One of the initial ramifications of the COVID-19 pandemic was the extreme disruption of financial markets around the globe. While there’s been some recovery on that front, retirement concerns still loom for employees and plan sponsors alike.
By and large, the United States’ economy is bleeding at the moment, as jobless claims rise and the vast majority of companies continue to encounter severe financial hardships that have an uncertain end date.
Despite this, it’s incumbent upon employers to provide proper resources and guidance to their employees who are no doubt experiencing financial stress and uneasiness. The best tool at an organization’s disposal is constant communication and transparency, said Vince Morris, president of retirement and wealth at OneDigital.
“It’s about having empathy and being able to provide reassurance, because this has been a tremendous impact globally from a financial and health standpoint,” Morris said. “They’re worried about their financial health and the financial impact to their company and whether or not they’ll have a job, so there’s a lot of different concerns out there.”
Another way to assist employees’ retirement plan concerns during this time is by utilizing a wealth of online financial tools. To do this, Morris suggested that companies should implement a COVID-19 task force internally to create structure around what resources they need to provide their employees.
One such resource, Morris said, is having someone available to discuss how an employee who receives a government stimulus check should go about utilizing it, given their particular financial situation. And, there needs to be an individualized approach to all of this. Most companies employ a wide age range of people and a 65-year old nearing retirement has far more immediate retirement plan worries than a 25-year old who likely has other financial concerns.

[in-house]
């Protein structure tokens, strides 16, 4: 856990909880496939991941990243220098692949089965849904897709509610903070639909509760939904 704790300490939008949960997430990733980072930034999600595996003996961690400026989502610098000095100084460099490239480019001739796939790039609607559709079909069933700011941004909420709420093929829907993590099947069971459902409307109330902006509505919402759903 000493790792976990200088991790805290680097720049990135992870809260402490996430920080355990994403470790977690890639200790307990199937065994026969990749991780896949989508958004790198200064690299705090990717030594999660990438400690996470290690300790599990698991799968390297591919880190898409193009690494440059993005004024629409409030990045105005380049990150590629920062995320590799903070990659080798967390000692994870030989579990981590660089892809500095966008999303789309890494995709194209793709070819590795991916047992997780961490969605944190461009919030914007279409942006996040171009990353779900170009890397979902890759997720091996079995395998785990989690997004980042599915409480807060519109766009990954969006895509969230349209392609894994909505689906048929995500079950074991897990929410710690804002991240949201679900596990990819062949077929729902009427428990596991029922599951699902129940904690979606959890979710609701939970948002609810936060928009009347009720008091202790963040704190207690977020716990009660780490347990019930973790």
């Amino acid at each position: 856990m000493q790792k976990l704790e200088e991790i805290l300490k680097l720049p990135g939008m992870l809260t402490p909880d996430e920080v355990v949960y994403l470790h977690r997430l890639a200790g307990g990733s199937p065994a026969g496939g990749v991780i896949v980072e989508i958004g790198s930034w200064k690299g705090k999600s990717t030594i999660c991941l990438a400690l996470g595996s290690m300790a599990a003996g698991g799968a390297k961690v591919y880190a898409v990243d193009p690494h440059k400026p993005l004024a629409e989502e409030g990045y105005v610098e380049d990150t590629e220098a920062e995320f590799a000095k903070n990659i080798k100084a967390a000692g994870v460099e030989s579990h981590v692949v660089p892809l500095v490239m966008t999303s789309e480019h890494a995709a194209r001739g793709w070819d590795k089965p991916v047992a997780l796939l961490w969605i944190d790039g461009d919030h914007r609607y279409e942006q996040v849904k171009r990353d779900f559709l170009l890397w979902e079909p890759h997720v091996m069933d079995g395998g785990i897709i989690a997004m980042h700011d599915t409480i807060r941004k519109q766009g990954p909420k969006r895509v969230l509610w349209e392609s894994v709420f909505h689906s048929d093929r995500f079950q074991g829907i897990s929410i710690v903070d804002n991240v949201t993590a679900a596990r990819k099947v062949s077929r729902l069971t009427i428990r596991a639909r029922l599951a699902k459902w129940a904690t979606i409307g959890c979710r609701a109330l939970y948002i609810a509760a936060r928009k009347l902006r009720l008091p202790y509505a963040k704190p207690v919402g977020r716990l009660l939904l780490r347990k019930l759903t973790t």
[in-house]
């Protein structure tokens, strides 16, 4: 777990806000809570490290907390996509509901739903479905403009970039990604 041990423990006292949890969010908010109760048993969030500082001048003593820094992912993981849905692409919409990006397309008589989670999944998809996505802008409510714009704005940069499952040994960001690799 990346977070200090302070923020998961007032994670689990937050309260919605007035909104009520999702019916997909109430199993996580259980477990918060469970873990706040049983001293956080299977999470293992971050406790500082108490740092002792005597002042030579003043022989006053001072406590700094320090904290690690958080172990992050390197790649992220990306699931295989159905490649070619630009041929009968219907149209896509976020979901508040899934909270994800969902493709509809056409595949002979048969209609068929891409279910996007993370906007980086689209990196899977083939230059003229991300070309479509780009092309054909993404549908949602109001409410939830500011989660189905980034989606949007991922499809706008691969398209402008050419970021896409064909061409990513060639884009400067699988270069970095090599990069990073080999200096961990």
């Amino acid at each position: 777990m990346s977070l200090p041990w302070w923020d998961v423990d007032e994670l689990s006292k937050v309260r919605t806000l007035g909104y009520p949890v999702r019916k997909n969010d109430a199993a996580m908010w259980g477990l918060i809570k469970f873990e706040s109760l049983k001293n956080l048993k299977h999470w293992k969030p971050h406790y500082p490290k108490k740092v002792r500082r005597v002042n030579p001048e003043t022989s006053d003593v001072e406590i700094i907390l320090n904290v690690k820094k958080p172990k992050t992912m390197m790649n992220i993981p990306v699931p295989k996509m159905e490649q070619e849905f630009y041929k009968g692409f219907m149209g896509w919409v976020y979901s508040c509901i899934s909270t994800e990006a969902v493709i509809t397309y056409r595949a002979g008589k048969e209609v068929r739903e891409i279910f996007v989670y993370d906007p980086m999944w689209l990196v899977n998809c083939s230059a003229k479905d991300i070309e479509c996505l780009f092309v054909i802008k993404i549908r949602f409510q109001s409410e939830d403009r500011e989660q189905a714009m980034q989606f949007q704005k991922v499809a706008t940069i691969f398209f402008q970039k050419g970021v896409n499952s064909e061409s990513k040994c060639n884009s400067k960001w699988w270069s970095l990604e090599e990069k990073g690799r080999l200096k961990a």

“The communication has to be tailored to the different demographics,” Morris said. “I think that employees more than ever really want advice. And they can only do so much of that for a self-service mechanism or online tool. It’s really important to have that human component or human interaction to just reassure them.”
While employee well-being is paramount right now, Morris said now is also a good time for organizations to review their retirement plan. Some things employers can look at are expanding their financial wellness offerings while also ensuring other features of the 401(k) plan are running smoothly. As it relates to recent regulation, Morris said employers should provide assistance for employees considering utilizing the hardship withdrawal provision included in the CARES Act, which allows for participants to sell investments from their 401(k) to create immediate cash if it means paying down debt or lowering minimum payments.
“This, like all things, will probably pass at some point in the future, so we don’t want employees to, for short-term fear, sacrifice their retirement outcome,” Morris said. “Obviously compounding rates of return and things like that really work to younger people’s advantage, so it would be a shame if people all of a sudden ran to their retirement accounts to empty them and then couldn’t replenish those accounts, so then they’re way behind the curve on the retirement side.”
About the Author
Brett Christie is the managing editor of Workspan Daily.